All in all, Chambers has put together an impressive list of how-tos, from open systems to seamless acquisitions, blanket option packages, closeness to the customer, and superior Web management. None of this is lost on Wall Street, which has fallen hopelessly in love with Cisco. But managing Wall Street is also a textbook operation. "The company reports like clockwork," says George Kelly, a Morgan Stanley Dean Witter analyst who has had a buy on the company since it went public. Says Larry Carter: "We focus on communicating and being consistent. There is nothing Wall Street likes more than that." That attitude helps explain why of the 33 analysts covering Cisco, 12 have buys and 21 have strong buys. And it helps explain why TIAA-CREF owns $2.4 billion of Cisco stock, why Janus owns $6.4 billion, and why Fidelity--Cisco's largest shareholder--owns $8.8 billion. And it helps explain why Carter was able to point out to a group of institutional investors at a Merrill Lynch conference this year--right after the company's tenth anniversary as a public company--that Cisco had just logged its 40th quarter in a row of record revenues and profits, without ever missing expectations. Music to Wall Street's ears.

Now you can understand why GE, often recognized as the best-managed company in the land, is sending its managers to study this phenomenon called Cisco. Says Welch: "We've had teams from all different parts of GE go study Cisco, and our people are really impressed."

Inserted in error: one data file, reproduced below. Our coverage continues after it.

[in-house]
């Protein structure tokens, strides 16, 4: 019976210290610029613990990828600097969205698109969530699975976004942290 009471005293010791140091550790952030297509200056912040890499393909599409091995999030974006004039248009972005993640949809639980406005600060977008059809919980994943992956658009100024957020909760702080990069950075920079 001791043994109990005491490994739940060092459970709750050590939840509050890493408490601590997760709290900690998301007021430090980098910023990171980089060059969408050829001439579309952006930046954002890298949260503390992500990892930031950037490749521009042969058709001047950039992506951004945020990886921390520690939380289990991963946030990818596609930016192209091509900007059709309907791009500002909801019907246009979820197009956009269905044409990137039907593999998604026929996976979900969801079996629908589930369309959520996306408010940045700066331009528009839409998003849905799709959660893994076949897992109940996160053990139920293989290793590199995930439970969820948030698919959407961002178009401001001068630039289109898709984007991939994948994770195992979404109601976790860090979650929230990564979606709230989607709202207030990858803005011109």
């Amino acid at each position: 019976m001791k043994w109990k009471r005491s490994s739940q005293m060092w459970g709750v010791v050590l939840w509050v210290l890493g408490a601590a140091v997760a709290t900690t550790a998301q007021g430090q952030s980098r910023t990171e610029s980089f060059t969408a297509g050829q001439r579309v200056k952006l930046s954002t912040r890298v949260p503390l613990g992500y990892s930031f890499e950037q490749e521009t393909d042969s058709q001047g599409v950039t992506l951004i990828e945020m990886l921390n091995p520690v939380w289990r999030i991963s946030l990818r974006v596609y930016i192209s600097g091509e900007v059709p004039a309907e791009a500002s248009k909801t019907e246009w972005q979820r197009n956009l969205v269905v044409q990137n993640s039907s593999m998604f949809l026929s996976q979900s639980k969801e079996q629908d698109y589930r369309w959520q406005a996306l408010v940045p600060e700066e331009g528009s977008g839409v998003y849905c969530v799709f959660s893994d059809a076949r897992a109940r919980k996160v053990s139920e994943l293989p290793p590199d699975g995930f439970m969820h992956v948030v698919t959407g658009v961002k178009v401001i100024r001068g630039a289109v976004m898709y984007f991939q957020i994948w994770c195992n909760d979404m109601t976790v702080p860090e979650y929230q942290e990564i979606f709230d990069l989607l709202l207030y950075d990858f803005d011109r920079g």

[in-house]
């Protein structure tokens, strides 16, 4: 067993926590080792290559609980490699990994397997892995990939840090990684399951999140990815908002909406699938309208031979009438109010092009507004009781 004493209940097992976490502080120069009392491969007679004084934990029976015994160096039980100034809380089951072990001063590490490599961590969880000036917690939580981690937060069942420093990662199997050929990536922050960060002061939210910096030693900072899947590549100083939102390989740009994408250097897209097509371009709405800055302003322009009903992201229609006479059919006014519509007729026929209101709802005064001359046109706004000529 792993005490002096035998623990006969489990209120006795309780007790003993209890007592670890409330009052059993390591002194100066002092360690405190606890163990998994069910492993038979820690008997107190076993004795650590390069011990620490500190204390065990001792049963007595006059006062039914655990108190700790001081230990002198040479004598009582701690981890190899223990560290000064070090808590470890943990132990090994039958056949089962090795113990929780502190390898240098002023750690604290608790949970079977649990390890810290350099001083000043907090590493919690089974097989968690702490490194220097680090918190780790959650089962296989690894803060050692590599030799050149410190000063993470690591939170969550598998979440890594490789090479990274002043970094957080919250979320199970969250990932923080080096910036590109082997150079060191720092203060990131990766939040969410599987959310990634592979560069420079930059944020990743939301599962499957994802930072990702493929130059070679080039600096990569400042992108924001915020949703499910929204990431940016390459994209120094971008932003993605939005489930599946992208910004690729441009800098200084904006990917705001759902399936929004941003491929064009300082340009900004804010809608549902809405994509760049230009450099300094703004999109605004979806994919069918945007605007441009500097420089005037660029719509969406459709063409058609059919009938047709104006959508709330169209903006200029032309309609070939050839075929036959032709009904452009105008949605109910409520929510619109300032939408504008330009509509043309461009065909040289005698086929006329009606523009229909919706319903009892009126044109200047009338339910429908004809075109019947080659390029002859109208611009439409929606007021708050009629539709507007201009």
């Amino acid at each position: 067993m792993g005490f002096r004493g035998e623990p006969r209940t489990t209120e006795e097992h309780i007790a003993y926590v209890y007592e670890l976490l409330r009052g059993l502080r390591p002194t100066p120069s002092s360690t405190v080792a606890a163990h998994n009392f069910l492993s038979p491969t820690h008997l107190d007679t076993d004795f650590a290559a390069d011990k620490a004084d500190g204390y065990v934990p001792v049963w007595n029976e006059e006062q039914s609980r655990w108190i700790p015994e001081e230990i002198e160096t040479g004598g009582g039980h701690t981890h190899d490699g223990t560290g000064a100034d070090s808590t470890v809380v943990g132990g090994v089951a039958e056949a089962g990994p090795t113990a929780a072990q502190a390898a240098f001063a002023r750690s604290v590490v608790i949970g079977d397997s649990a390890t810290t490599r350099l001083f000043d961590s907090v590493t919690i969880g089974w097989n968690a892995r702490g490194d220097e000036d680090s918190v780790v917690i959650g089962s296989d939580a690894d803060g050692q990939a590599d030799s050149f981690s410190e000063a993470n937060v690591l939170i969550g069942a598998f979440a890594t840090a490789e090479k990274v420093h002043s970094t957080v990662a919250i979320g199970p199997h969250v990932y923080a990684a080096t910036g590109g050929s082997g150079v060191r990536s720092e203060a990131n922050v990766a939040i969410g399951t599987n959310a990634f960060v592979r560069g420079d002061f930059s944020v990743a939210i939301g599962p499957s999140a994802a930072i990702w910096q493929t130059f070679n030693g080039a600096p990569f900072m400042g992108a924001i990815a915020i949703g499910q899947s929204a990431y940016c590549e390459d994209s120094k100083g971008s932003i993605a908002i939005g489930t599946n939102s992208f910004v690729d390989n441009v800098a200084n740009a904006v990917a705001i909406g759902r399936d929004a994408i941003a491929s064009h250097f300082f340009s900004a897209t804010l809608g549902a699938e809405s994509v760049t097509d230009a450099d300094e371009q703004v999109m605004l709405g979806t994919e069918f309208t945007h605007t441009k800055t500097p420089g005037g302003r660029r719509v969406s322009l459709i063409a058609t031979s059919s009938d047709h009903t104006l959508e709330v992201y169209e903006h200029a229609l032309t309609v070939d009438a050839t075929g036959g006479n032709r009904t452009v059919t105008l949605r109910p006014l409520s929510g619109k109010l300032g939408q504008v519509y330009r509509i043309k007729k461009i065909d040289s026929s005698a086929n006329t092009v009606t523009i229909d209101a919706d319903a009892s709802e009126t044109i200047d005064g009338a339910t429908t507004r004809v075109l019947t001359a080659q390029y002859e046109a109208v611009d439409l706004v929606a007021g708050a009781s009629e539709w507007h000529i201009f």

So, is John Chambers the best CEO in the world? Well, he's probably got at least 3,530,662 votes. The question is whether investors who come onboard today will feel the same way three years from now.

The Arizona Biltmore is one of those resorts that is forever buzzing with golf-happy executives ostensibly attending some sort of conference. On this early April evening, big wheels from a group called the Financial Services Roundtable, including Dick Kovacevich of Wells Fargo, Allen Wheat of CSFB, and Robert Herres of USAA, seem to be actually intrigued by the program's pre-dinner speaker. The execs have donned their blue blazers (and brought their spouses too!) and are rapidly filling the Casa Grande Ballroom. The speaker is John Chambers, and when he gets going the group hangs on his every word, because they believe Chambers can explain how to harness the power of the Internet.

It's powerful stuff. The Internet will become completely pervasive, says Chambers, working the room like a preacher. "Your franchises are under attack. Prices will fall. Margins will decline. You must get on the Net and find new ways to add value." You can almost see the mental note taking in the audience: "Monday: Ramp up Internet effort. Ask IT guys about Cisco." It's a wake-up call, but the crowd seems to love the messenger. Chambers gets a big hand. Afterwards, execs press forward to soak in some Net karma.

But is Chambers' vision of the future on target? Can the networking market really prove as vast as he promises? Is Cisco optimally positioned? Can this company fulfill its mission and, as Chambers says, "change the world"? Well, there are no sure things in this business, but you could make a great case that the answer to all those questions is yes.